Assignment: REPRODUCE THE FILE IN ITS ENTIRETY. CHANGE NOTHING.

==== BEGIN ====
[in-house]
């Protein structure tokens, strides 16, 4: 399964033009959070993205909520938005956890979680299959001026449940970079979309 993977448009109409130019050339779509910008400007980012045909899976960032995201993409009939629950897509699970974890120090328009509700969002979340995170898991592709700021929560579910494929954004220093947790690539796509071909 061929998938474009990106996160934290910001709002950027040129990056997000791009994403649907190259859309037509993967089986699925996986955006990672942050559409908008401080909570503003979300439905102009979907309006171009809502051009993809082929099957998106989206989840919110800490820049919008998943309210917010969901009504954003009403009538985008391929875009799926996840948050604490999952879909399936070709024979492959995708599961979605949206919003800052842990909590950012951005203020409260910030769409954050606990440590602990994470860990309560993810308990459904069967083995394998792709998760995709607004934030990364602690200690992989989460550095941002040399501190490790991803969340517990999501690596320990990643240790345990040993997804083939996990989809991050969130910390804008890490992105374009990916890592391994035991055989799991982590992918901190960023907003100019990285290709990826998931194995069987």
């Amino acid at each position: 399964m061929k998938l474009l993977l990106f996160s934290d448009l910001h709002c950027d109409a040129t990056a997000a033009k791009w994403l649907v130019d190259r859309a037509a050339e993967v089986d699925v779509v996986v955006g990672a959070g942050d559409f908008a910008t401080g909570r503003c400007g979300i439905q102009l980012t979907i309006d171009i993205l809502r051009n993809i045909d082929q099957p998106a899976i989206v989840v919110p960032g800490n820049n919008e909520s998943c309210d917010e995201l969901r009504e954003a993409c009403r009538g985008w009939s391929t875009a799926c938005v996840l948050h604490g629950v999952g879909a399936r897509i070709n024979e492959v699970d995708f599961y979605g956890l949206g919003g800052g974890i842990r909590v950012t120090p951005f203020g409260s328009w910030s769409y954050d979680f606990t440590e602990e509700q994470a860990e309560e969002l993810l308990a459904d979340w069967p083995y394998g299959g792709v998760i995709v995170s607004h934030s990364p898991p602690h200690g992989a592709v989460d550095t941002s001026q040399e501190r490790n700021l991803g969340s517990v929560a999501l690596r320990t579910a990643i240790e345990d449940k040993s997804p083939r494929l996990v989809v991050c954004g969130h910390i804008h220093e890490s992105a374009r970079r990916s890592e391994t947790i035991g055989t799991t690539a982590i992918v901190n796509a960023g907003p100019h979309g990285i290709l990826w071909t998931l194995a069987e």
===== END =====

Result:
[in-house]
């Protein structure tokens, strides 16, 4: 399964033009959070993205909520938005956890979680299959001026449940970079979309 993977448009109409130019050339779509910008400007980012045909899976960032995201993409009939629950897509699970974890120090328009509700969002979340995170898991592709700021929560579910494929954004220093947790690539796509071909 061929998938474009990106996160934290910001709002950027040129990056997000791009994403649907190259859309037509993967089986699925996986955006990672942050559409908008401080909570503003979300439905102009979907309006171009809502051009993809082929099957998106989206989840919110800490820049919008998943309210917010969901009504954003009403009538985008391929875009799926996840948050604490999952879909399936070709024979492959995708599961979605949206919003800052842990909590950012951005203020409260910030769409954050606990440590602990994470860990309560993810308990459904069967083995394998792709998760995709607004934030990364602690200690992989989460550095941002040399501190490790991803969340517990999501690596320990990643240790345990040993997804083939996990989809991050969130910390804008890490992105374009990916890592391994035991055989799991982590992918901190960023907003100019990285290709990826998931194995069987």
């Amino acid at each position: 399964m061929k998938l474009l993977l990106f996160s934290d448009l910001h709002c950027d109409a040129t990056a997000a033009k791009w994403l649907v130019d190259r859309a037509a050339e993967v089986d699925v779509v996986v955006g990672a959070g942050d559409f908008a910008t401080g909570r503003c400007g979300i439905q102009l980012t979907i309006d171009i993205l809502r051009n993809i045909d082929q099957p998106a899976i989206v989840v919110p960032g800490n820049n919008e909520s998943c309210d917010e995201l969901r009504e954003a993409c009403r009538g985008w009939s391929t875009a799926c938005v996840l948050h604490g629950v999952g879909a399936r897509i070709n024979e492959v699970d995708f599961y979605g956890l949206g919003g800052g974890i842990r909590v950012t120090p951005f203020g409260s328009w910030s769409y954050d979680f606990t440590e602990e509700q994470a860990e309560e969002l993810l308990a459904d979340w069967p083995y394998g299959g792709v998760i995709v995170s607004h934030s990364p898991p602690h200690g992989a592709v989460d550095t941002s001026q040399e501190r490790n700021l991803g969340s517990v929560a999501l690596r320990t579910a990643i240790e345990d449940k040993s997804p083939r494929l996990v989809v991050c954004g969130h910390i804008h220093e890490s992105a374009r970079r990916s890592e391994t947790i035991g055989t799991t690539a982590i992918v901190n796509a960023g907003p100019h979309g990285i290709l990826w071909t998931l194995a069987e």